Winter tick numbers are exploding in the Green Mountain State, and Vermont moose are carrying the weight of the load — literally and figuratively.
This isn’t just a nuisance thing. Winter ticks, aka moose ticks (Dermacentor albipictus), are a major killer of moose and deer across New England.
Moose populations in Wildlife Management Unit E, located in Vermont’s Northeast Kingdom, are suffering from severe health issues due to being feasted upon by hoards of ticks. One study reported that some moose carried over 50,000 ticks each.
In an effort to reduce the concentration of winter ticks, state wildlife officials are looking to reduce the parasites’ favorite host and food source: moose.
Recently, the Vermont Fish and Wildlife Department announced a proposal to increase the number of moose hunting permits in Unit E. Wildlife officials are confident that a decrease in the number of moose per square mile will remove enough hosts to break the winter tick cycle.
Hunters who receive the additional permits are expected to harvest approximately 60 moose total or about 5% of the estimated moose population in Unit E.
According to the wildlife department, the results of a three-year study of 126 moose in WMU E showed that chronic high winter tick loads caused the health of moose to be very poor.
While adult survival rates remained relatively good, the impacts of winter ticks caused birth rates to be very low. About half of the moose calves died each winter, primarily due to the outrageous tick numbers.
The department’s presentation to the state fish and wildlife board reported studies in Vermont, New Hampshire, and Maine showed that winter ticks are currently the primary cause of moose mortality across their core range in New England.
The winter tick has a one-year life cycle and goes through four life stages during this period: egg, larva, nymph, and adult. They’ll stay with one host for their entire year, feeding as needed during each stage transition, unlike deer or dog ticks that most people are familiar with.
Also, unlike deer and dog ticks, winter ticks don’t carry Lyme disease, and they have almost no interest in humans.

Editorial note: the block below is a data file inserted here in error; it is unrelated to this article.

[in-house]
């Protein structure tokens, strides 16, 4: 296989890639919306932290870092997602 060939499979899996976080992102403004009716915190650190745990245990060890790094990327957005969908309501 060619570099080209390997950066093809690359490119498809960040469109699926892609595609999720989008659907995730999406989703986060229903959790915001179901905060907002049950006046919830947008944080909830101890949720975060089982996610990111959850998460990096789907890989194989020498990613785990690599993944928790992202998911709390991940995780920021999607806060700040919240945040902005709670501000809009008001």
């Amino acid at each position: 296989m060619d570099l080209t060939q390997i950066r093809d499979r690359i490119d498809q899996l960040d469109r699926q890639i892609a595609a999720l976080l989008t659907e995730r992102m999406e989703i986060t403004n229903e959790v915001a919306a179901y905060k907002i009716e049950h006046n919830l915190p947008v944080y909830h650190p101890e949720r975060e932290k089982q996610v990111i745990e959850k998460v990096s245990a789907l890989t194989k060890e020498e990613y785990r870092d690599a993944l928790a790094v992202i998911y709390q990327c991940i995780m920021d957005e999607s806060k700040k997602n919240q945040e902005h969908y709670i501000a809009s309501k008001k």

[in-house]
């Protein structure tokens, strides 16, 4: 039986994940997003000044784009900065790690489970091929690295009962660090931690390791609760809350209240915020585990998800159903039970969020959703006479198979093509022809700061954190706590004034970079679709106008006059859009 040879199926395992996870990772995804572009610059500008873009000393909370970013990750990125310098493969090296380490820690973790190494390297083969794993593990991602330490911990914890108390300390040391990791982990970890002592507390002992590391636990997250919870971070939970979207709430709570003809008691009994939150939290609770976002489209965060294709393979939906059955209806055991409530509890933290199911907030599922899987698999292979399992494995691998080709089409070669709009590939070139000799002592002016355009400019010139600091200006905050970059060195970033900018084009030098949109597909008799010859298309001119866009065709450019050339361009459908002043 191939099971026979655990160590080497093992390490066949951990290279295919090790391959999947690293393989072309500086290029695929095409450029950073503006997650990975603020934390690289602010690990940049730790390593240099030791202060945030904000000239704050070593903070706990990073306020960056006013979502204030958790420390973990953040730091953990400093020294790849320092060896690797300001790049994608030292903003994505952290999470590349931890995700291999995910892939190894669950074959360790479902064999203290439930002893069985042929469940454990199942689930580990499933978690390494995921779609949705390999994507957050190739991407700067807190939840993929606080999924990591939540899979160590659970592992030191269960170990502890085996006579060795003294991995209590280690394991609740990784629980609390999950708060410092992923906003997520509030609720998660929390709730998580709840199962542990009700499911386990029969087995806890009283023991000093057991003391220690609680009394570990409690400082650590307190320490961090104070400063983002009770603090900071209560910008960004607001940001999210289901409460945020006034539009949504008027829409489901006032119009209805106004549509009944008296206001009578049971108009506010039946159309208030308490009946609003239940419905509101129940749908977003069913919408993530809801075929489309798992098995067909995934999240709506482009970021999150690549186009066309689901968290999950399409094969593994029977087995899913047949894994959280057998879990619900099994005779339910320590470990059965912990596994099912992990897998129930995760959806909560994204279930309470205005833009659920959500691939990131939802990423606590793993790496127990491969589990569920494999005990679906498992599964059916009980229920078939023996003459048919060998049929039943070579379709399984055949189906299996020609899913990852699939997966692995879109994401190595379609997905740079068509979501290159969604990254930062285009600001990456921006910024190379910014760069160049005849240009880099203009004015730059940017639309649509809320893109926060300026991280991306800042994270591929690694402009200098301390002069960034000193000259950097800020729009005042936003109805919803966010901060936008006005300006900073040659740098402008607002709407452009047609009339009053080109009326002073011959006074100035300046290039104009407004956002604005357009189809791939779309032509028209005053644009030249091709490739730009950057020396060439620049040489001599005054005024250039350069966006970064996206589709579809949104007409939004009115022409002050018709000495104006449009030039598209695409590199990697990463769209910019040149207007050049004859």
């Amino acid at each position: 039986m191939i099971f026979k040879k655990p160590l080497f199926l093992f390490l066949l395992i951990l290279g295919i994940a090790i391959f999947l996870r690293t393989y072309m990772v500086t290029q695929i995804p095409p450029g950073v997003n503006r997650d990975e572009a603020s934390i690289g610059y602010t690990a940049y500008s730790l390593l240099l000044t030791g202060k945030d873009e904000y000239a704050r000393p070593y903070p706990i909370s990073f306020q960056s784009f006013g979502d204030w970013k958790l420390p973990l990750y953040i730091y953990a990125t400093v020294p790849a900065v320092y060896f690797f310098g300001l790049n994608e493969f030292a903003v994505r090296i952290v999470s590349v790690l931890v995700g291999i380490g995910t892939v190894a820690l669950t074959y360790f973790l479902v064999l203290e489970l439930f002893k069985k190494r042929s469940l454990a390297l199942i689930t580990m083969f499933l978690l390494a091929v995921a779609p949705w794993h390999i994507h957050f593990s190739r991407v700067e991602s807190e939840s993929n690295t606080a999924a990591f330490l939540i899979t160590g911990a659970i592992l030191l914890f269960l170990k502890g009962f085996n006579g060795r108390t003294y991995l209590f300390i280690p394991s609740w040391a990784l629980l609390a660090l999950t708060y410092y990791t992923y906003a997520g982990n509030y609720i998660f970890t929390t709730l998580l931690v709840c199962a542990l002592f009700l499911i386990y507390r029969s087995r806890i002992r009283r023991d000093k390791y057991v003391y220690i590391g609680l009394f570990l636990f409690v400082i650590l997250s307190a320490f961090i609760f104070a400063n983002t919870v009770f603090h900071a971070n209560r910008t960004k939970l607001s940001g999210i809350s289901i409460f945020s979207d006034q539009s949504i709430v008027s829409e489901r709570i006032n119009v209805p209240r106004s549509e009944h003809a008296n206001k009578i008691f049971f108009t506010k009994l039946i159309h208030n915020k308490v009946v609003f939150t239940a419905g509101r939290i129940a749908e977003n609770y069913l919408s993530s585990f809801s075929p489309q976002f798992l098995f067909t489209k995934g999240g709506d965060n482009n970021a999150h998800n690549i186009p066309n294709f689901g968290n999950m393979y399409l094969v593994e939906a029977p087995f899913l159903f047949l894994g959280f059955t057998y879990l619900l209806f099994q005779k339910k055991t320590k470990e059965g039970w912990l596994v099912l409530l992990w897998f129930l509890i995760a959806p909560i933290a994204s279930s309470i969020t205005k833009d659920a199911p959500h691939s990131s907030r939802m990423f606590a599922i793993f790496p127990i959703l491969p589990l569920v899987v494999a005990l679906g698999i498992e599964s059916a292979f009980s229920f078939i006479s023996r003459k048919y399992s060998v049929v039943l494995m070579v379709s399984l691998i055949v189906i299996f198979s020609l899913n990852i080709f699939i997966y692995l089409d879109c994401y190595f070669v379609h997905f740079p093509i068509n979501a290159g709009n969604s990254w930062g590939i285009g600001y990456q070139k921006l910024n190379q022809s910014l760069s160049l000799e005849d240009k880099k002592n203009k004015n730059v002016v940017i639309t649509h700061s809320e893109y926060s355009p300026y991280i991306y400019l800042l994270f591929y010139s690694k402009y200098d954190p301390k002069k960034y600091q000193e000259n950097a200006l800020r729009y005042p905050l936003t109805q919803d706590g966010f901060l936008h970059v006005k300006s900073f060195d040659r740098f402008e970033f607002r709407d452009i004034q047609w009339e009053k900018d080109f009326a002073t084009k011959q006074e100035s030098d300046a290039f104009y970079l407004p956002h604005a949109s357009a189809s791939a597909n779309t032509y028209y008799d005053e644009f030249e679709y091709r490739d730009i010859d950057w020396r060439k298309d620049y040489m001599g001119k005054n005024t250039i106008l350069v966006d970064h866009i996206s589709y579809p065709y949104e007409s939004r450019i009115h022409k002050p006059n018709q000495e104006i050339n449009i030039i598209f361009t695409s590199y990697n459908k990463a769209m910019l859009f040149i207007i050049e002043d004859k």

For hunters who tag an animal infested with winter ticks and can get past their gag reflex, the meat is still suitable to eat, according to wildlife officials.
Contrary to popular belief, ticks do not necessarily die off because of the cold during the winter months. They can survive as long as they have moisture. Of course, conditions have been decidedly tick-favorable with warmer winters in recent years.
A single adult female lays 3,000 eggs in late summer or early fall. Each fall, a horde of winter tick larvae, barely the size of a pencil tip, crawl up shrubs and other vegetation in search of a host.
Lee Kantar, moose biologist with the Maine Department of Inland Fisheries and Wildlife, described the larvae’s actions as “questing.”
“They just stay on the shrub every day until they get on something,” he said.
With an innate preference for an all-inclusive meal ticket, larvae can sense large mammals from nearly 22 yards away. Since northeastern Vermont has a moose density of more than one per square mile, they’re the warm body of choice for winter ticks.
And when they land on a host, the young ticks bring along thousands of siblings via interlocking legs.
Once grown, they’re 1/4-inch long with a pattern that’s a combination of brown and creamy beige, varying by sex. Fully fed, they look like fat, wrinkly kernels of gross corn.
An adult moose carrying a large load of winter ticks is known as a “ghost moose” because such an animal tends to scratch all the hair from its body, giving it a death-on-four-legs look. Also, because it could die fairly soon.
According to the wildlife department, “without intervention to reduce the moose population, high tick loads will continue to impact the health of moose in this region for many years.”
Wildlife officials consider the permit recommendation as a “conservative first step” in that intervention.
“Given the poor health of the moose population in that area and a clearly identified cause,” the wildlife department reported, “it is important to take action to address this issue as quickly as possible.”